For weeks now Covid-19 has dominated the world’s media. We’ve had endless facts, advice and commentary on the virus itself, the number of deaths and infections, the level of testing, the do’s and don’ts of hygiene and social distancing, the flattening of the curve, and much else. But on the underlying significance of the pandemic remarkably little.
Yet, the pandemic is itself the symptom of a deeper ailment which holds crucial lessons for the human future. Four lessons merit close attention.
The global mayhem caused by Covid-19 in just a few short weeks – in excess of 3 million confirmed cases and well over 200,000 deaths – has exposed how ill prepared most countries are to deal with the threat. Yet the pandemic was foreseeable and foreseen.
In the last century the number of infectious diseases, like SARS, HIV and Covid-19, has increased almost fourfold. Contributing factors include the dramatic rise in the world’s population, especially since 1950, the growth of densely populated cities, greatly expanded and faster modes of transport, and the unprecedented growth of the world’s livestock population.
In a globally interconnected economy with long supply chains, the spread of infectious diseases and our ensuing vulnerability are entirely predictable. Several studies and reports over the past 15 years have viewed a global pandemic involving a new respiratory disease as virtually inevitable.
Yet, while many East Asian governments put their experience of the SARS epidemic to good use, the same cannot be said of the world’s most advanced economies in Europe and North America. Here we have seen insufficient hospital beds and intensive care units, serious shortages of personal protective equipment endangering health workers, and inadequate Covid-19 testing capacity.
The chaotic response of many governments, notably in the US and UK, resulted in a wave of potentially preventable deaths. The lack of a well prepared, adequately resourced, flexible and widely accepted national plan greatly impeded a timely response.
In the absence of such plans coupled with access to adequate and timely medical supplies, efficient testing facilities, and comprehensive training of health workers, history will almost certainly repeat itself.
Collaborate or perish
Effectively harnessing a nation’s human and material resources is essential but not enough. A pandemic is a global phenomenon that calls for a global response.
Sadly, Covid-19 has exposed the flaws and fragility of our international institutions. Years of neglect, inadequate funding, rise of chauvinism and populist politics, great power rivalries, and the open hostility of US administrations have taken their toll.
The World Health Organisation (WHO) has for years experienced immense financial stress. Its 2018-19 budget, supposedly servicing global health, was some $6 billion, whereas the state of Victoria with a population of just over 6 million had a health budget of close to $20 billion.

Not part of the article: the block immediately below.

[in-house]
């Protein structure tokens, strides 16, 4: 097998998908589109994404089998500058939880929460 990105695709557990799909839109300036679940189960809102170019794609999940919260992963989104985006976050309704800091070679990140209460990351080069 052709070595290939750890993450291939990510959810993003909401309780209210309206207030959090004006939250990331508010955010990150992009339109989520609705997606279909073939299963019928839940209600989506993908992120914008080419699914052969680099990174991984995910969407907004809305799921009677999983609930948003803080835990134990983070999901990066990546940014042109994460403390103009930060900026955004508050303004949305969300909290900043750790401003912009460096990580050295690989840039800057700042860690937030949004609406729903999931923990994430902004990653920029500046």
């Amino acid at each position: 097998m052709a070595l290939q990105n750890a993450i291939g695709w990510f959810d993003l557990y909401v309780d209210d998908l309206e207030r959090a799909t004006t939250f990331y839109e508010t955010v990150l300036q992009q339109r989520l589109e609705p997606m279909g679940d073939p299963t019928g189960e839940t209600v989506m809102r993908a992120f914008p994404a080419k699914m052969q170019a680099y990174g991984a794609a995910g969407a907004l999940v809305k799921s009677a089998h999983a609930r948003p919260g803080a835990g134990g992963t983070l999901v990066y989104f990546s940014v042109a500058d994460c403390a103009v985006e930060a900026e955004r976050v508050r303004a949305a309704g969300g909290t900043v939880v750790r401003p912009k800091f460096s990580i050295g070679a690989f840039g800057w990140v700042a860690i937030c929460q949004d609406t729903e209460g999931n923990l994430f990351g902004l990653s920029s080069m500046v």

To make matters worse, the WHO’s response to Covid-19 has come under sustained criticism by a US administration more concerned to find scapegoats for its shortcomings than solutions to the pandemic crisis.
Compounding the problem has been the UN Security Council’s eerie silence. US-China rivalry and futile point-scoring prevented it from even meeting for the first three months of the outbreak. Even now, it has yet to agree to any meaningful resolution.
Other international bodies have fared no better. The G20 have done little, other than to suspend debt repayment by the world’s poorest countries for the next six months. As for the G7, its most recent meeting ended with call for a review of the WHO’s performance and a few glib words on the importance of international cooperation.
Especially disappointing has been the European Union’s inability to develop a coordinated response to the pandemic. Worse still, it singularly failed to assist its two worst hit members, Italy and Spain, in their hour of greatest need. It remains to be seen whether the tardy apology offered by EU Commission President Ursula von der Leyen and the $850 billion stimulus package for the worst affected member states will be enough to repair the EU’s tarnished reputation.
The lesson is clear. Unless multilateral institutions are carefully nurtured, adequately resourced, and allowed to exercise an effective coordinating role, they will wither away, and so will our capacity to manage not just future pandemics but the many other international crises on the horizon.
A momentous shift from West to East is under way. We must find creative ways to live with it
The virus Covid-19 was first transmitted to a human in China, but its most horrific spread to date has been in Europe and the United States. How do we explain the contrasting response? .
Western governments and media, especially in the English-speaking world, have vehemently condemned China’s lack of transparency.
China’s early handling of the Covid-19 outbreak is certainly not beyond reproach. Provincial authorities were at first reluctant to disclose the severity or scale of the outbreak. For its part, the central government was initially disinclined to contradict local assessments. But once the scientific evidence became clear, action was swift and decisive.